My question is quite simple. I'm playing guitar for a while now and I became familiar with soloing using scales, and I'm trying to learn something new now and came across arpeggio's. I understand that an arpeggio consists of the single notes of a chord, but why should I learn to play with arpeggio's? I don't understand why they are an addition to my soloing when I can solo over a song when I know the key it is in.
Well, arpeggios sound nice over chords in solos, especially the fancy multi string tapping get or sweep picking arpeggios. Arpeggios tend to be a bit safer than scales, especially in music like jazz or country that use a lot of "outside" chords and chord tones, ie not everything fits nicely with one scale. Also having lots of different options gives you more versatility in your playing. More tools to get the job done.
There's no such thing; there never was. Where I am going you cannot follow me now.
When you are soloing, you are playing over a chord progression. How is it not relevant to know where those chord tones are?

Just playing C major chord and using a progression like C-Am-Dm7-G7 are both in the key of C major, but they sound different. That means you also play differently over them - different notes will sound good over different chords, even if we are talking about chords in the same key. For example emphasizing an F over C major chord will not sound very good, but it will sound just fine over Dm7 and G7. Then again, emphasizing a C will not work that well over G7, but it will work over all the other chords in our progression. If you know arpeggios, you know where the notes are that work well and where the notes are that don't work that well. If you just used C major scale over that progression without thinking about the chords, it may be that you wouldn't take the chords into account. But yeah, I guess you do that automatically by ear. But by knowing arpeggios it's way easier to target the chord tones. And it gets more important when we are dealing with non-diatonic chords.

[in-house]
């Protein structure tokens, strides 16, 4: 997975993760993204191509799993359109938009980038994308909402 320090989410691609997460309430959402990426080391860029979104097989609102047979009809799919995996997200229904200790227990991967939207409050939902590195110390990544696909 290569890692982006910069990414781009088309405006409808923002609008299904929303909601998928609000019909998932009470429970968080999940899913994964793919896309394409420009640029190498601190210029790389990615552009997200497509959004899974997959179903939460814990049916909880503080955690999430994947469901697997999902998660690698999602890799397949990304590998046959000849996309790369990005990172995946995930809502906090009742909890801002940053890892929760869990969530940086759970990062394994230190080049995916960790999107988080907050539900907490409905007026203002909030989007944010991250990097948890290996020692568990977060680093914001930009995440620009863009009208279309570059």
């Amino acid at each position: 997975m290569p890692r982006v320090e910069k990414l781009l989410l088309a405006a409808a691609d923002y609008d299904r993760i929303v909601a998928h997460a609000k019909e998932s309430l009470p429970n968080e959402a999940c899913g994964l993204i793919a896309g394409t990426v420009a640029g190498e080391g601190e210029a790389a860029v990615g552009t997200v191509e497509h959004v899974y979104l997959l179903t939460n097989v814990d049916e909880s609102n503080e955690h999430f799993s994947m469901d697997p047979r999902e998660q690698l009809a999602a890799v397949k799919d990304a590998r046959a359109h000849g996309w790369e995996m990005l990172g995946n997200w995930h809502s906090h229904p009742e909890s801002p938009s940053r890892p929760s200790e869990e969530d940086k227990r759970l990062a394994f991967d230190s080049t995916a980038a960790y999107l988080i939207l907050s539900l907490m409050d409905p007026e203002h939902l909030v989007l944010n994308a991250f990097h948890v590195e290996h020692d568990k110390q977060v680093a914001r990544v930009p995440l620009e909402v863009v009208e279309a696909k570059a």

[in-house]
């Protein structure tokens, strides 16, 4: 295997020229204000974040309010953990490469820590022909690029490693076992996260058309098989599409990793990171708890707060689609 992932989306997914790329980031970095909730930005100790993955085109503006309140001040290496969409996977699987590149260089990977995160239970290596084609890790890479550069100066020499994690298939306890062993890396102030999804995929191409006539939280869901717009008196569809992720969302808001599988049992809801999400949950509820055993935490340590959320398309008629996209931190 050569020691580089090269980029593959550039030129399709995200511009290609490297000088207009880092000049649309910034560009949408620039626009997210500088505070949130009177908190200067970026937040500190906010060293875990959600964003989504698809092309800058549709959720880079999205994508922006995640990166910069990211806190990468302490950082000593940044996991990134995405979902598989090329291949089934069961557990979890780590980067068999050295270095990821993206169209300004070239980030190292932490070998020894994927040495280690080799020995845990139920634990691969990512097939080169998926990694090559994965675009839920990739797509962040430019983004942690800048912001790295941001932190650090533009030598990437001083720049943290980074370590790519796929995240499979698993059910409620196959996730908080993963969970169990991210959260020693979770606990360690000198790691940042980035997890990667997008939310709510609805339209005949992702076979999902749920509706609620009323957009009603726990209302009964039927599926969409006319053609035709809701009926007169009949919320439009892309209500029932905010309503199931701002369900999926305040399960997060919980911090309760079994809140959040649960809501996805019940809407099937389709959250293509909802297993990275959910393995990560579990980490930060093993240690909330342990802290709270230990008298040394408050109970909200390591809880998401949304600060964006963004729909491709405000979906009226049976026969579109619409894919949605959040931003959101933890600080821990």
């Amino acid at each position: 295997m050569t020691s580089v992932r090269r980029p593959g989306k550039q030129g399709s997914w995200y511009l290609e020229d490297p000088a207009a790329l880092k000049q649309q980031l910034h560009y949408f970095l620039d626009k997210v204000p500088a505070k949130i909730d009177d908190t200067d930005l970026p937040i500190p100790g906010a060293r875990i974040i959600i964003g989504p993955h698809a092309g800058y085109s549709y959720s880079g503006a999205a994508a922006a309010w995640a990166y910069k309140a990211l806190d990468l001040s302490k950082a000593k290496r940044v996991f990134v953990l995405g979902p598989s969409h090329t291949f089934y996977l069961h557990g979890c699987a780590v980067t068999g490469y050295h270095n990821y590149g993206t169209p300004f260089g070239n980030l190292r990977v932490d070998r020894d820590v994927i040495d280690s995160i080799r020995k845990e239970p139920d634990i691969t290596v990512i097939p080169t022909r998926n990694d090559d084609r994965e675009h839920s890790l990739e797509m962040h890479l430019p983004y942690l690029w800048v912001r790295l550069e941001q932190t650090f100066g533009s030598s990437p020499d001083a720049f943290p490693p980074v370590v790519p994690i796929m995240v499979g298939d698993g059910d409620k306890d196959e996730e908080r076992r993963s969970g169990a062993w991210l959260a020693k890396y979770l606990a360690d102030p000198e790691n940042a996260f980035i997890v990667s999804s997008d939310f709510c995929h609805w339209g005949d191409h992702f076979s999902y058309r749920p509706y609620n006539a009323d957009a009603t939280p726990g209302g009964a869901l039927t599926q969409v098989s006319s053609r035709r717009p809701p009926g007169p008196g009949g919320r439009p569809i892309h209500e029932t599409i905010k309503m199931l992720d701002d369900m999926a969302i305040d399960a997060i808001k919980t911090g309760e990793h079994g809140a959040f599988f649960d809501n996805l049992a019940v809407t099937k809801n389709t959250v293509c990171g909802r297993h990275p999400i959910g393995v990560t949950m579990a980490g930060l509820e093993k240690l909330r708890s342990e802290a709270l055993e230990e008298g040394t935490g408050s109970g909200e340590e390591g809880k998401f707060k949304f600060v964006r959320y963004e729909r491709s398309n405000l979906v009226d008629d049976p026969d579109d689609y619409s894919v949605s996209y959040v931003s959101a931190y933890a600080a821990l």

Do what works for you, but you want to at least be aware of chord tones.

And also, the knowledge of chords/arpeggios is not all about soloing. You play chords all the time on guitar. Knowing chords well all over the fretboard just makes you a more versatile guitarist, and it improves your fretboard knowledge and knowledge of the instrument in general.
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Marine is correct..(as usual!) arps can be thought of as broken chords..or another way - intervals of the scale..

say you have a C chord..now you can use the C maj scale over it-it will sound just fine..but if you want a different kind of flavor run a Dmi11 arp over it

D F A C E G ..now you have several different ways to play these notes..in triad arps F A C / A C F/ E G D/ A C E etc....and knowing where these mini-arps are in every position of the fretboard will help you connect to other chords as well...Ami to G7 to C = A C E + G D F +D C G E C again these notes can be all in the same octave or space out in wide intervals..when you begin to use extended (9 11 13's) and altered chords (b5 #5 b9 #9 etc)...the need to know arps is a must...as scales alone will not sound very "musical" at that point...

hope this helps
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In a general way, I think you can say that chord-based techiques are the other half of soloing. Classical players learn both - scales and chords - country style players mostly use solo/lead techniques based around chords. IMO, a well-rounded player would learn both - listen to some "newgrass"as played by someone like Tony Rice, his recent versions of "Shenandoah", for example..
Sometimes you need/want to state the chord more directly, and scales include notes that may clash. It's just another way to play melodically, and I'd say it's probably more common than strictly scalar playing.
Hey wolfen, here's something you might take a shine to. George Van Eps once said that arpeggios are melted chords, and chords are frozen arpeggios.

Good t see you back here....yes..ted greene (who studied with van eps) told me the same when I studied with him...
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